General Mills committed Monday to expanding regenerative-agriculture practices by 2030 on 1 million acres of land used to source its food ingredients.

The Golden Valley-based food company is starting with oats grown in the U.S. Northern Plains and southern provinces of Canada and will partner with both organic and conventional farmers and suppliers of wheat, corn and sugar beets over the next decade.

The commitment includes a $650,000 grant to Kiss the Ground, a nonprofit organization that conducts on-farm training programs for growers implementing the practices.

Regenerative agriculture is an umbrella term for a suite of land-management practices aimed at improving the health of the soil, which is seen as a way to combat climate change. Healthy soil does a better job of storing carbon that would otherwise be in the atmosphere and is an increasingly popular topic among food and agriculture producers.

Much like organic farming, regenerative agriculture is believed to be a way to counter the negative environmental effects of agriculture.

For General Mills, it’s a food movement that makes sense for the long-term survival of the land it depends on and a way to hit many of its environmental goals, like lowering greenhouse gas emissions in its supply chain. Estimates vary, but the global-food system is believed to be responsible for about one-third of greenhouse gas emissions and 70 percent of global-water consumption, General Mills said.

“We recognize that our biggest opportunity to drive positive impact for the planet we all share lies within our own supply chain, and by being a catalyst to bring people together to drive broader adoption of regenerative agriculture practices,” Jeff Harmening, chief executive of General Mills, said in the announcement Monday.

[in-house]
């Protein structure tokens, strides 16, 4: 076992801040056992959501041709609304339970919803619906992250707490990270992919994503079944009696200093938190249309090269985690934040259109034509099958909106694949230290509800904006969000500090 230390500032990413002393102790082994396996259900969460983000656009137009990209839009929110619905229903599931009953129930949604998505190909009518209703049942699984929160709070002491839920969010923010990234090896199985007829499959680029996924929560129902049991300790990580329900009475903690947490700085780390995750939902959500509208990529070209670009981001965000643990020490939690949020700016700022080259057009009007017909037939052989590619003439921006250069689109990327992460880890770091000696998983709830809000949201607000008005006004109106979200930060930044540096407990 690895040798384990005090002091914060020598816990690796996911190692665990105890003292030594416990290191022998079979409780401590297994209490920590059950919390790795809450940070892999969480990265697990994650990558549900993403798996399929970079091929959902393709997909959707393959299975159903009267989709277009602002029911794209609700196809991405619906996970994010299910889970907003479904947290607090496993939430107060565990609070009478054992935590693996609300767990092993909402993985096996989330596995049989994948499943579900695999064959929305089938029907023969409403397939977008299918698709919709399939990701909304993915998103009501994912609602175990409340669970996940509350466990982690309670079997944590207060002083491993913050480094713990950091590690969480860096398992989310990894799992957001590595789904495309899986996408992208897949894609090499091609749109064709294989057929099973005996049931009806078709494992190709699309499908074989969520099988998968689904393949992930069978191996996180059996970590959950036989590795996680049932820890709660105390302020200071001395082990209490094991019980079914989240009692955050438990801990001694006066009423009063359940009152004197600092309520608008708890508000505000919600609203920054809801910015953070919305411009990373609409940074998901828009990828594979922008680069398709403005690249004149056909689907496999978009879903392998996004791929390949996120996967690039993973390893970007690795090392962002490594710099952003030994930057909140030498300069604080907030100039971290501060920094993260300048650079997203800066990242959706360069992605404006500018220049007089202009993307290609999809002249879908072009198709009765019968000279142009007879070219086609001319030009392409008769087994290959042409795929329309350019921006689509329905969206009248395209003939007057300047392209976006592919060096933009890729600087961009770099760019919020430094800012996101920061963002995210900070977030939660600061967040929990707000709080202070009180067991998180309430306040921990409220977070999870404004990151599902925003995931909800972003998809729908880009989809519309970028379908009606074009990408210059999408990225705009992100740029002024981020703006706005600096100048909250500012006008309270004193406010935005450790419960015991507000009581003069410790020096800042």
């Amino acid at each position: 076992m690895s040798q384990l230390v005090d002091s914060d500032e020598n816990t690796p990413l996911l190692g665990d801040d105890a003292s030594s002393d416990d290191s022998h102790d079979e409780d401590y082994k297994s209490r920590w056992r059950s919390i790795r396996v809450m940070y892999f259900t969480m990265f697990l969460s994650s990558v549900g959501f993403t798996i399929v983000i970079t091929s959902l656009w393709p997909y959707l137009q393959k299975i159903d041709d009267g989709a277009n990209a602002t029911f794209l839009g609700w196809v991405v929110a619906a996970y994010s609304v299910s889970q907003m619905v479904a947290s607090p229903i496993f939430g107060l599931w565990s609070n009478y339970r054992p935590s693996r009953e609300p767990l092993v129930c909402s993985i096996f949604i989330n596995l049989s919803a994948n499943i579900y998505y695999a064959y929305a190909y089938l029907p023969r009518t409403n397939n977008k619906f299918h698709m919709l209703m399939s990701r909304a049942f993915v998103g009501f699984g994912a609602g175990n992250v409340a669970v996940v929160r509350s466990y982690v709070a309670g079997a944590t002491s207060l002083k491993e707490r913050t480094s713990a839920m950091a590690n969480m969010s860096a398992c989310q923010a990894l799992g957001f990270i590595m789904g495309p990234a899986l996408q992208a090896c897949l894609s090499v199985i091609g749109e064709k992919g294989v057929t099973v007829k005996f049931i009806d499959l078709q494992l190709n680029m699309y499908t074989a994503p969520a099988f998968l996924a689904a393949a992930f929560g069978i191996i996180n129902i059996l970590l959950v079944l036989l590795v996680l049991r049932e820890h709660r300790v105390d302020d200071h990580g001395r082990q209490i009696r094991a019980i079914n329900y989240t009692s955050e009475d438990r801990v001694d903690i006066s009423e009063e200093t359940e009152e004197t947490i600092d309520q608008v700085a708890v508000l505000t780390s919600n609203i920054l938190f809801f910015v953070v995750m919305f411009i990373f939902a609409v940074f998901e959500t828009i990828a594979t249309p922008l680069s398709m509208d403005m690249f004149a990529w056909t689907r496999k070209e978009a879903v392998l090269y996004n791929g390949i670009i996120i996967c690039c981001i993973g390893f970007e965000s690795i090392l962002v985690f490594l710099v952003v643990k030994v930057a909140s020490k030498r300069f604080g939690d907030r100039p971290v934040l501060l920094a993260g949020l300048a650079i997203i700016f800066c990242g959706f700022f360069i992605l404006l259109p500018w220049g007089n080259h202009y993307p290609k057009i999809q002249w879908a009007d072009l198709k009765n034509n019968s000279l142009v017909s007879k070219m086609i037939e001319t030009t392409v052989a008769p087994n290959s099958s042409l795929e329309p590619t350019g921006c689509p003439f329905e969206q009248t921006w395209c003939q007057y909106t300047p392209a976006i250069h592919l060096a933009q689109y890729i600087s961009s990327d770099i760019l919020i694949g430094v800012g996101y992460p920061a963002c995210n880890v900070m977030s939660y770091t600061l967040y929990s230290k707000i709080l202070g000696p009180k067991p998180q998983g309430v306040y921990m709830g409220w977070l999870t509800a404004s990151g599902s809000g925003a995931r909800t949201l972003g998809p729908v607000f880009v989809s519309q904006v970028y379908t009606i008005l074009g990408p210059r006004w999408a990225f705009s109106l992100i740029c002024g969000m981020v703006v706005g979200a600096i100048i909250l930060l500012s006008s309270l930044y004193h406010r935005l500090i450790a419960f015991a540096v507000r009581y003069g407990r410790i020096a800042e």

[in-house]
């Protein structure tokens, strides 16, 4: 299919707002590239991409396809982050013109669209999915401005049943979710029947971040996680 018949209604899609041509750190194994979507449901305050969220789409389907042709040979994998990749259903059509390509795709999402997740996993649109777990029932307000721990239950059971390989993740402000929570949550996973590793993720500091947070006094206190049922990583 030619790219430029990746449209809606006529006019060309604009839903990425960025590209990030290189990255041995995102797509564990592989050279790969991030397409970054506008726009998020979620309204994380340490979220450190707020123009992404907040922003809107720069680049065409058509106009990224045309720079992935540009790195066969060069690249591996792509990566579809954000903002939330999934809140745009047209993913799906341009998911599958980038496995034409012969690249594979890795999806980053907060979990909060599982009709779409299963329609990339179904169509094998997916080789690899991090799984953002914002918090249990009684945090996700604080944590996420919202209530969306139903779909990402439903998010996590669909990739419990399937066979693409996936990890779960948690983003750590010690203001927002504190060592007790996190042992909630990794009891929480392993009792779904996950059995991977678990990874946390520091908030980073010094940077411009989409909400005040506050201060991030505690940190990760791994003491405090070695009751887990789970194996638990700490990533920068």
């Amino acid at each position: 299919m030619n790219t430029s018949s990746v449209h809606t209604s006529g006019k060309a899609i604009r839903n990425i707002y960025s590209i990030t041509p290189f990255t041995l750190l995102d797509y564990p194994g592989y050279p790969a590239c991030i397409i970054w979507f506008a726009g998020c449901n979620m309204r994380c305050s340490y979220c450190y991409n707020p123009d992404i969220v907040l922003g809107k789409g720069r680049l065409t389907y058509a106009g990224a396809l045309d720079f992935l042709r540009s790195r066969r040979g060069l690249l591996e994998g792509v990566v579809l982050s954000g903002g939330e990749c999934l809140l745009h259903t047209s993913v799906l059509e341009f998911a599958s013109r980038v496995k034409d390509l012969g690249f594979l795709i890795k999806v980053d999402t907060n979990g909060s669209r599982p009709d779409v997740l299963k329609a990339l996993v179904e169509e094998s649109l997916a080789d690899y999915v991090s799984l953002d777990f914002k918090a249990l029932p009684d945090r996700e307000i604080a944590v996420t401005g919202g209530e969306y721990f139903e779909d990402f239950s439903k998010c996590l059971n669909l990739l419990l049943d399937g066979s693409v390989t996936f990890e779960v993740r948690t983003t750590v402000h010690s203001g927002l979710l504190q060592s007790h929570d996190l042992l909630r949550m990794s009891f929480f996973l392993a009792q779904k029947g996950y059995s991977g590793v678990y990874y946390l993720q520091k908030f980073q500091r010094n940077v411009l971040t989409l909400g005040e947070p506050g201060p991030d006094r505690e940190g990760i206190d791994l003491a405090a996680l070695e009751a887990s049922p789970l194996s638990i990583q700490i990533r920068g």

Soil-health advocates argue their practices are better for farmers because it reduces input costs — like fuel burned for tillage and the need to apply as many chemicals — which can improve farm profitability while making land more resilient to extreme weather.

“Our ultimate goal with regenerative agriculture is to drive outcomes, not necessarily to create another checklist for farmers to adhere to,” said Jerry Lynch, chief sustainability officer at General Mills. “The outcomes we want to drive are healthier soil by building soil carbon matter, above-ground biodiversity and building farmer resilience.”

The first round of educational academies will target the company’s North American growers of oats used in Cheerios, Annie’s, Cascadian Farm, Nature Valley and Blue Buffalo products, Jon Nudi, president of North American Retail, said.

One of the perceived benefits of regenerative agriculture is that rather than being prescriptive, it is results-oriented. If there’s measured improvement in the soil, the system is working. The challenge with this model is proving its effectiveness because types of soil and regions vary so much.

Five principles have been shown to improve soil health: minimizing soil disturbance by reducing or eliminating tillage and chemical use, maximizing crop diversity through longer or more crop rotations, keeping the soil covered by not removing post-harvest material, maintaining a living root in the soil all year and integrating livestock on the landscape.

General Mills wants to see farmers integrate three of the five principles for their land to be counted in the 1 million acres.

Lynch didn’t provide an exact number of acres that General Mills depends on for its food supply but said it was “several million.”So, “this [1 million acres] will be a decent proportion of our North American supply.”

In the past four years, the company has invested more than $4 million to accelerate soil-health adoption in North American agriculture. It has partnered with the Nature Conservancy on a number of initiatives and formed a sourcing agreement with Gunsmoke Farms LLC in South Dakota to help convert 34,000 acres of conventional farmland to certified organic acres by 2020 using regenerative practices.